There were many parallels between Jordan's hopes and dreams for education and the U.S.'s hopes and dreams for education.  Some of the main points include increased salary for qualified, trained teachers, community involvement to enhance school environments, and curriculum that is innovative and non-static.  He stressed that students need to become problem solvers and critical thinkers.  The few items he did not touch upon was assessments (except the Tawji) and student learning.

A direct quote from the minister, "We have to emphasize the issue of education and innovation."

All of the teachers we have had a chance to talk to are a bit frustrated with the ministry because it is a top-down society, and the changes are very slow.  The public schools are still very much rote and recitation.

Tuesday was Arabic class.  We have learned almost all of the letters in the alphabet (27 out of 28) and now need to talk in sentences.  She seemed to pick on me a little bit this class!  Maybe because I had to miss a class last week, or maybe because I was right in front of her.  Who knows!  All I do know is I am learning this language very, very slowly.

We went to TWO malls on Tuesday afternoon.  Many stores were women's clothing stores, and the fashion reminded me of the London fashion scene.  I did have excellent raspberry and strawberry sherbet!

Wednesday, today, we had two meetings.  Aurora and I went to the Queen Rania Teacher Academy for an ESL Communicative language workshop.  We watched three teachers teach mini-lessons on persuasive speaking.  It was very similar to our own professional development workshops.  They had 3 days of practice, then today they applied the skills they learned.  It was a bit strange for me to be there without having been there for the other days, but very insightful to see how similar teachers are across the world - we are all HUMAN.  The biggest similarity I saw today with this workshop was that each teacher stated their objective and outcomes before beginning the lesson to make it clear for the students.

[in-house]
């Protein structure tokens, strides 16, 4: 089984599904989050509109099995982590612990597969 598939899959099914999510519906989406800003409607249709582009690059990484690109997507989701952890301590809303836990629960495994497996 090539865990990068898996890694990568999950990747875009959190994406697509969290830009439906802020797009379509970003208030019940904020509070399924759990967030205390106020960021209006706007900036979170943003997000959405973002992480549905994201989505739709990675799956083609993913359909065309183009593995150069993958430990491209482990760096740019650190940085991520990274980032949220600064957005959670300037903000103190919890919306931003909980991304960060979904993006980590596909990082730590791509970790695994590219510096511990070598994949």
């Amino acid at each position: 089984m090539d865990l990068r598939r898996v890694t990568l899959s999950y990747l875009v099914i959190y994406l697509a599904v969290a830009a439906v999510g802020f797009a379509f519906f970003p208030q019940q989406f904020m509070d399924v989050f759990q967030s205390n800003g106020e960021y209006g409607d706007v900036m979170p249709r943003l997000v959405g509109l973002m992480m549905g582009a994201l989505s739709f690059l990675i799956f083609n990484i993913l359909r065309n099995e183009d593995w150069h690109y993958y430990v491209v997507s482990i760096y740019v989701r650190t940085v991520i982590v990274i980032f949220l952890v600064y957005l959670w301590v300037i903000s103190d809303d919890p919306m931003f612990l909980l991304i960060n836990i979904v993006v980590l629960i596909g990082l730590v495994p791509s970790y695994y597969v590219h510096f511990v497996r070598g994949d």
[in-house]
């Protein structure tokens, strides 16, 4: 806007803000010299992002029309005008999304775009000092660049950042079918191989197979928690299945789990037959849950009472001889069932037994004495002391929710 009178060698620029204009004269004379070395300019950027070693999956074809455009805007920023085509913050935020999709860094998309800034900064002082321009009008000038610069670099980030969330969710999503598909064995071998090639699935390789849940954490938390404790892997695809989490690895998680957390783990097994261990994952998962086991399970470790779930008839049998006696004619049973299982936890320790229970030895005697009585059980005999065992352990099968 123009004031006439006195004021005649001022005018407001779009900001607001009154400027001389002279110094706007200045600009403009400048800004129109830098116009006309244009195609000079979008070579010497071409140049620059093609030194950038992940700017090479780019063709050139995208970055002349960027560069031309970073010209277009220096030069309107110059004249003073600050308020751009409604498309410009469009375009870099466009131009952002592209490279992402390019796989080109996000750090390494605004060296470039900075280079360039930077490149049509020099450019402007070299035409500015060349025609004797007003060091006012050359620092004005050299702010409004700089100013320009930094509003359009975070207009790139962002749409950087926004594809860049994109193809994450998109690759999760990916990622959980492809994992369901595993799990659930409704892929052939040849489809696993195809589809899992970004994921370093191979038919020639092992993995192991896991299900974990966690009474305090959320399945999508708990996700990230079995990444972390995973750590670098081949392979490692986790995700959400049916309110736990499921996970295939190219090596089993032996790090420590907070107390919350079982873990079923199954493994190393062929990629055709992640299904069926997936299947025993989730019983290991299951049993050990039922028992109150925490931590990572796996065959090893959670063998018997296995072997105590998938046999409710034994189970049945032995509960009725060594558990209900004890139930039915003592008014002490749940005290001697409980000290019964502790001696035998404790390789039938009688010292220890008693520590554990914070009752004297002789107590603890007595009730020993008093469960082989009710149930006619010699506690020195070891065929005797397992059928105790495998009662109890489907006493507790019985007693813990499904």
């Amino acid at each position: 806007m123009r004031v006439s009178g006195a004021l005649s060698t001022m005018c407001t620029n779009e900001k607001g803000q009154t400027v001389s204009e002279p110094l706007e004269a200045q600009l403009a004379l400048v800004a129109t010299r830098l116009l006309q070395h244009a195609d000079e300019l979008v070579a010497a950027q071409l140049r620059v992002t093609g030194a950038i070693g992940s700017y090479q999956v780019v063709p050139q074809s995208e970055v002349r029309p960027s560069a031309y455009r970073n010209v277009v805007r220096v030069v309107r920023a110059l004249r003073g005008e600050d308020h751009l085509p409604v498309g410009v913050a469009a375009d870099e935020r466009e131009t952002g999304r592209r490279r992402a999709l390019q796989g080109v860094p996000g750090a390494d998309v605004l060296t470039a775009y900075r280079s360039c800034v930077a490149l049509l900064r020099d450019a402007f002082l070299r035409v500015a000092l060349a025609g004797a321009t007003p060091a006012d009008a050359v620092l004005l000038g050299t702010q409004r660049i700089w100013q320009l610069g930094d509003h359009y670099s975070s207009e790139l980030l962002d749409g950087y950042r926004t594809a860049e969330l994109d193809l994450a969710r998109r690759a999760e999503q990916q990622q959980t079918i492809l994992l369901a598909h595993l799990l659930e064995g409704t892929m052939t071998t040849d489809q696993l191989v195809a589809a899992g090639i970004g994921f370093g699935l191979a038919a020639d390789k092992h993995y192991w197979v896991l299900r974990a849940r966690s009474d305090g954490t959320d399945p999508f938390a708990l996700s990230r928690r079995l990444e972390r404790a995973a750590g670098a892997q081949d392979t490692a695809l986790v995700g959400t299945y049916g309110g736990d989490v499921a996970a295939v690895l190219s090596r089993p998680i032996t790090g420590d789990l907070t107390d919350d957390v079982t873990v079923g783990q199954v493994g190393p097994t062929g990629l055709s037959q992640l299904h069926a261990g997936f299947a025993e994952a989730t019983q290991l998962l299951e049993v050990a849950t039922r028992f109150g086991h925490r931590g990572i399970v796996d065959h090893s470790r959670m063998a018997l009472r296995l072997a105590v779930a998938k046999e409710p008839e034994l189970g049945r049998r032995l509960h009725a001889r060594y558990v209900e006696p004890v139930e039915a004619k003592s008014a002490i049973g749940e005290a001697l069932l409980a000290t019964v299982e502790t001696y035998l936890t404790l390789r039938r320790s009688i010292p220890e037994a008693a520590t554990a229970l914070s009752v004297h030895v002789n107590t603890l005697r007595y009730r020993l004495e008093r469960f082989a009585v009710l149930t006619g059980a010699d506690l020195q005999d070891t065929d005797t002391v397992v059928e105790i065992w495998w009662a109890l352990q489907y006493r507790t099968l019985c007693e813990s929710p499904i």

The second meeting was set up by the ministry of education.  This one was with the curriculum department.  There were about 8 different people from each subject area (ex. science, history, language).  We talked about what students study in each grade and how they are taught.  We were given actual textbook materials to take back to the states.  I got a first grade math workbook!  It is so cute, even though I can't read any of it yet! :)

After the meeting, we headed to a bookstore to pick up the book, Murder in the Name of Honor, by Rana Husseini.  It is a true story of a woman's heroic fight against honor killings.  The reason we went to get the book is because Jolanda got in touch with the author and we will be meeting her on Sunday!  I am so excited and will begin reading it as soon as I am done with this entry!